Step 2: Assessing the likely receptiveness of government to proposals from the EO(1)

Having established a 'capacity to change' the EO needs to assess broadly how its proposals are likely to be received.

2.1 Reasons the EO's proposal may be challenged

2.1.1 There is scepticism towards the effectiveness of the EO's proposal

This may be due to the existing system, or disbelief in the capacity of the government to change, based on deep mistrust between the public and private sectors. This scepticism is sometimes justified by previous failures.

Scepticism can be based on a narrow view of what is possible, possibly combined with ignorance of what other countries have already done.

2.1.2 Legitimate concerns about the principles and design of the proposal and its capacity to protect important public policies

These kinds of concerns are sometimes a self-serving cover for specific interests, but generally can be useful in structuring a public debate about the pros and cons of the proposal.

2.2.3 Personal interest in maintaining the existing system

This is a common incentive explaining opposition to changing the status quo. A wide range of interests get financial, professional, or political advantages from the existing situation. They can be threatened by the EO's proposal to change it.

Incentives can be changed by supplying more information to change perspectives on benefits and costs, while others can be managed by reducing opportunities to influence the proposal, while others are vulnerable only to publicity and transparency that reveals the self-serving nature of arguments.

2.2 Reasons why the EO's proposal may be favourably received

Views are formed by a wide variety of influences that change perceptions about the benefits and costs of a proposal. These "exogenous factors" are part of the larger political economy that provides the context for or against the EO's proposal.

2.2.1 Access to international comparative indicators and empirical studies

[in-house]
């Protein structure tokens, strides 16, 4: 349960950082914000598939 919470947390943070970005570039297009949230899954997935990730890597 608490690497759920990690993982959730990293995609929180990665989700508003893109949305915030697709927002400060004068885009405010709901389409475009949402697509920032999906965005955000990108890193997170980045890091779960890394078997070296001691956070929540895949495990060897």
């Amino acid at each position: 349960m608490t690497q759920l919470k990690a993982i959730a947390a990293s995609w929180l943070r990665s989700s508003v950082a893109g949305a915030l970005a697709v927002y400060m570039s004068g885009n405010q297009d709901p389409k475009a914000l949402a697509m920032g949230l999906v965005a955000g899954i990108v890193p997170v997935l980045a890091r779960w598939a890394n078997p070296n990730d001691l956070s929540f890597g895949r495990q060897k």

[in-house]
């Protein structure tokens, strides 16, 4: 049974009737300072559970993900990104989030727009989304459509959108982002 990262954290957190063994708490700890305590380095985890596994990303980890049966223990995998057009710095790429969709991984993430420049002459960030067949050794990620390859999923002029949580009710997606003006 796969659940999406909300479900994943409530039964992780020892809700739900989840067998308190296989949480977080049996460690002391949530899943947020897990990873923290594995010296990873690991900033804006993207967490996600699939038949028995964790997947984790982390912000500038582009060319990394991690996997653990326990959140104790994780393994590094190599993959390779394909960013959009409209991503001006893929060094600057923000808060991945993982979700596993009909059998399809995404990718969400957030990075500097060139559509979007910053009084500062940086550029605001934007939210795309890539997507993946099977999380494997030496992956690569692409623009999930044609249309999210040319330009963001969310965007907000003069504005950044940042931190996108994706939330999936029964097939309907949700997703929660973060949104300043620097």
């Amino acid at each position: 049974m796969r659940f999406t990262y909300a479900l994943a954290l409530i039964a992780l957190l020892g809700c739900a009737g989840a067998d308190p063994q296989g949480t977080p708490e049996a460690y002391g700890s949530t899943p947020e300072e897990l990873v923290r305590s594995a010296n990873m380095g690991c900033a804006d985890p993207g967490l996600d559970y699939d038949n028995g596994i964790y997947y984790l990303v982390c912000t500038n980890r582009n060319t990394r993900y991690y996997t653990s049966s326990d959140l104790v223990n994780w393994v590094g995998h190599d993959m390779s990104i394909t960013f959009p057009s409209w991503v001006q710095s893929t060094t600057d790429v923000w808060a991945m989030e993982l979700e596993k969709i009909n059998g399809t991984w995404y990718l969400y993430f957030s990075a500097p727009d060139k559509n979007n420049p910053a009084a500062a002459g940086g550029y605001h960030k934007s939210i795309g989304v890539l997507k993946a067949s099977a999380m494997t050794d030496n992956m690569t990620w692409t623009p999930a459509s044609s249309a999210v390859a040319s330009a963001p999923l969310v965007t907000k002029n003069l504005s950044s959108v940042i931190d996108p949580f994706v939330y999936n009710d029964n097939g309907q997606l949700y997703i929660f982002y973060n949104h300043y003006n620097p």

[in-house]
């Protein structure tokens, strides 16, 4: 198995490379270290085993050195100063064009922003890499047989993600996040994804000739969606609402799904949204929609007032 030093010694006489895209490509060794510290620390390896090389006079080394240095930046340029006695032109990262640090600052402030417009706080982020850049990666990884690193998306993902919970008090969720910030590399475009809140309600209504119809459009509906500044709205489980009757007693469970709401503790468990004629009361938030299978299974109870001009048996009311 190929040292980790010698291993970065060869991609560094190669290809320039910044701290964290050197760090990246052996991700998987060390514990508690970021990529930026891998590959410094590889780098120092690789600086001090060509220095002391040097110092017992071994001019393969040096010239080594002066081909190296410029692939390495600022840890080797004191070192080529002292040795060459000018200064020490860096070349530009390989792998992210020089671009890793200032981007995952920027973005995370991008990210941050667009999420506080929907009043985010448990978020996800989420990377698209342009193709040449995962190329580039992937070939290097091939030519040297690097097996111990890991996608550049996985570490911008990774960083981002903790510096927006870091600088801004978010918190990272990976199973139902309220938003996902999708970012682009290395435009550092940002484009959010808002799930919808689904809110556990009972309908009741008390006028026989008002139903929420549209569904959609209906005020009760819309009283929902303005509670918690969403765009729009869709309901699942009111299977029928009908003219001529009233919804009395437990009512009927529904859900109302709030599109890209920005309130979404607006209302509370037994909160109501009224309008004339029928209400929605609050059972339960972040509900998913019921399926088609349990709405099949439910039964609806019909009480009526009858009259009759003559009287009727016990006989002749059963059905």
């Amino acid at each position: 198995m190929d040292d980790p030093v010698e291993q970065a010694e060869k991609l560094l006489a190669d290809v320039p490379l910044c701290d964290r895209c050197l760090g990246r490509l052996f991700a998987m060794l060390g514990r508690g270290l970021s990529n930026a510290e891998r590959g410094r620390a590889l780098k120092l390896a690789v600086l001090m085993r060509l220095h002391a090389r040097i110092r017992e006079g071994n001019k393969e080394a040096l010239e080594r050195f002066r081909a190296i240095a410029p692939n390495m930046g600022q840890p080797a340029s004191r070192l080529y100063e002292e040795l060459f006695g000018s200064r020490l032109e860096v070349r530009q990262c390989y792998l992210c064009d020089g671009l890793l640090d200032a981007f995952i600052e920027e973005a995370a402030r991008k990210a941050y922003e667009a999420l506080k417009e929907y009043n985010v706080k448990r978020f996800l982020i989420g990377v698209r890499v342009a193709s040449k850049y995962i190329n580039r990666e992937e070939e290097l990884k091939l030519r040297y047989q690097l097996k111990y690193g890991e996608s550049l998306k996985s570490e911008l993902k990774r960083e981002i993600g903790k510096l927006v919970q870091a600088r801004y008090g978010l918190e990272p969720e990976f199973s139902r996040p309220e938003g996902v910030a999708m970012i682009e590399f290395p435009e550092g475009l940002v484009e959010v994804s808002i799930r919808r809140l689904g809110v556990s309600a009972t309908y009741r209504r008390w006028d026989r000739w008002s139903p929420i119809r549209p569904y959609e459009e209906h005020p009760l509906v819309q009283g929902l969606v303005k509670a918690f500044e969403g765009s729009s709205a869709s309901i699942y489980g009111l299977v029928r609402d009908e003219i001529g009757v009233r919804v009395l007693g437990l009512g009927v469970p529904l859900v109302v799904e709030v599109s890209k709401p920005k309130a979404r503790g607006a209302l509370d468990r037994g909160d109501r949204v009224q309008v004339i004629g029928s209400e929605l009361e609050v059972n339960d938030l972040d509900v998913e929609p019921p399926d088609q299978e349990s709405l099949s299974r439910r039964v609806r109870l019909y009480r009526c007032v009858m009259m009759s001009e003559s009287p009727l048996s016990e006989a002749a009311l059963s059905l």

Benchmarking indicators by the OECD, the World Bank, country-specific associations, think–tanks, and other sources can greatly facilitate debate on alternative systems.

2.2.2 Increasing competition, caused for example, by entry into a free-trade zone

Fears of intensifying competition can act as a catalyst for change. For example, looming free trade agreements or entry into a new regional trading bloc.

2.2.3 Broader economic reform programmes already under way

If a climate of change is already in place EOs should capitalise on it.

2.2.4 Political changes

Political changes can open new opportunities whereby the EO's agenda is more susceptible. The EO should look for windows of when the time is right to introduce new policy initiatives. For example the new constitution Kenya in 2010 ushered in a period of openness to new ideas.

2.2.5 Crisis

High unemployment and recession can provide a positive context and a concrete goal for the EO's agenda. Crisis is a time when governments are receptive to innovative policy proposals, more so than in good times. It is also a propitious time to pursue politically difficult policy agendas.

2.2.6 Donor pressures

Donors (bilateral or multilateral) may be putting pressure on the government to proceed in a certain direction, for example reform certain systems. This can be a useful pressure point for EOs to exploit.

The assessment summary below will assist the EO in arriving at a final conclusion on how positively or negatively its proposal is likely to be received.

Can the EO’s proposal be effectively costed? Yes / No
Can it include lessons learnt from previous reform efforts? Yes / No
Can it point to workable models from other jurisdictions? Yes / No
The EO in its power analysis can identify who are the likely losers and address genuine concerns in its proposal design? Yes / No
How strong are the groups that will financially or otherwise suffer from a change in the status quo? Yes / No
Can their efforts to block reform be portrayed as self-serving? Yes / No
Can reference to indicators in the EO’s proposal help in making its case stronger? Yes / No
Are there current opportunities or ones that might emerge in the near future that could facilitate the timing of the EO’s proposal? Yes / No
Can the EO’s proposal be linked to other ongoing similar reform proposals? Yes / No
Are there champions of reform that it can tap to help make its case? Yes / No
Can the EO’s proposal be linked to broader political economy changes that would be favourable to its chances of acceptance? Yes / No
Can the proposal be directly linked to job creation? Yes / No
Have preliminary discussions taken place with any Donors or development agencies that could assist the EO in its efforts? Yes / No

(1) Adapted from: "Stakeholder management in business registration lesons from 10 countries" (IFC, 2009).